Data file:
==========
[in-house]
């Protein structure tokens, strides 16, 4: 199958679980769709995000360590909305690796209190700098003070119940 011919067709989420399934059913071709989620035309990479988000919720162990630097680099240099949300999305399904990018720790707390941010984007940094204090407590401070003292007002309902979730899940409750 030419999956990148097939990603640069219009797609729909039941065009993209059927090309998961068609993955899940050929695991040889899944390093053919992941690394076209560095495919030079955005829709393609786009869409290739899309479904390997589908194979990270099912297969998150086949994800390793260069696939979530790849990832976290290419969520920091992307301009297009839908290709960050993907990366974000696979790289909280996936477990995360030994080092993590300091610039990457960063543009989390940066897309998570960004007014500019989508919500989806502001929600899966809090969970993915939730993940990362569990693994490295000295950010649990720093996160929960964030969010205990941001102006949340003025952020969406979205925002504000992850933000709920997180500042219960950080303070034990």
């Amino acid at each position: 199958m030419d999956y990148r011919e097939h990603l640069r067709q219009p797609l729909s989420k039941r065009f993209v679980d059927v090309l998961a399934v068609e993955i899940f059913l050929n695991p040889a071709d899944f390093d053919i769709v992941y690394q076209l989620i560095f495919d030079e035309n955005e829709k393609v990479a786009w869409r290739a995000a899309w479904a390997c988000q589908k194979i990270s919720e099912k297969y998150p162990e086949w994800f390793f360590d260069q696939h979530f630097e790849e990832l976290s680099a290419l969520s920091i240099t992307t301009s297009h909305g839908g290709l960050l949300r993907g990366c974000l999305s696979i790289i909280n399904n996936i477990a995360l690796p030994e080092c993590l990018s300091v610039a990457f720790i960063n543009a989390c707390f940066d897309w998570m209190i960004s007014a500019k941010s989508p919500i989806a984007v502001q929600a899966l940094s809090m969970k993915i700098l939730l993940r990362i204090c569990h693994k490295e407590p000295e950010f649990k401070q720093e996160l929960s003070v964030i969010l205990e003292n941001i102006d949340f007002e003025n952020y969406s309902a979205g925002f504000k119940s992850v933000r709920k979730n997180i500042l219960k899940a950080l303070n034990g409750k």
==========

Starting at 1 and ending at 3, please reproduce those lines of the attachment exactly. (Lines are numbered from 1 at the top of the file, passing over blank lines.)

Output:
[in-house]
């Protein structure tokens, strides 16, 4: 199958679980769709995000360590909305690796209190700098003070119940 011919067709989420399934059913071709989620035309990479988000919720162990630097680099240099949300999305399904990018720790707390941010984007940094204090407590401070003292007002309902979730899940409750 030419999956990148097939990603640069219009797609729909039941065009993209059927090309998961068609993955899940050929695991040889899944390093053919992941690394076209560095495919030079955005829709393609786009869409290739899309479904390997589908194979990270099912297969998150086949994800390793260069696939979530790849990832976290290419969520920091992307301009297009839908290709960050993907990366974000696979790289909280996936477990995360030994080092993590300091610039990457960063543009989390940066897309998570960004007014500019989508919500989806502001929600899966809090969970993915939730993940990362569990693994490295000295950010649990720093996160929960964030969010205990941001102006949340003025952020969406979205925002504000992850933000709920997180500042219960950080303070034990």
């Amino acid at each position: 199958m030419d999956y990148r011919e097939h990603l640069r067709q219009p797609l729909s989420k039941r065009f993209v679980d059927v090309l998961a399934v068609e993955i899940f059913l050929n695991p040889a071709d899944f390093d053919i769709v992941y690394q076209l989620i560095f495919d030079e035309n955005e829709k393609v990479a786009w869409r290739a995000a899309w479904a390997c988000q589908k194979i990270s919720e099912k297969y998150p162990e086949w994800f390793f360590d260069q696939h979530f630097e790849e990832l976290s680099a290419l969520s920091i240099t992307t301009s297009h909305g839908g290709l960050l949300r993907g990366c974000l999305s696979i790289i909280n399904n996936i477990a995360l690796p030994e080092c993590l990018s300091v610039a990457f720790i960063n543009a989390c707390f940066d897309w998570m209190i960004s007014a500019k941010s989508p919500i989806a984007v502001q929600a899966l940094s809090m969970k993915i700098l939730l993940r990362i204090c569990h693994k490295e407590p000295e950010f649990k401070q720093e996160l929960s003070v964030i969010l205990e003292n941001i102006d949340f007002e003025n952020y969406s309902a979205g925002f504000k119940s992850v933000r709920k979730n997180i500042l219960k899940a950080l303070n034990g409750k």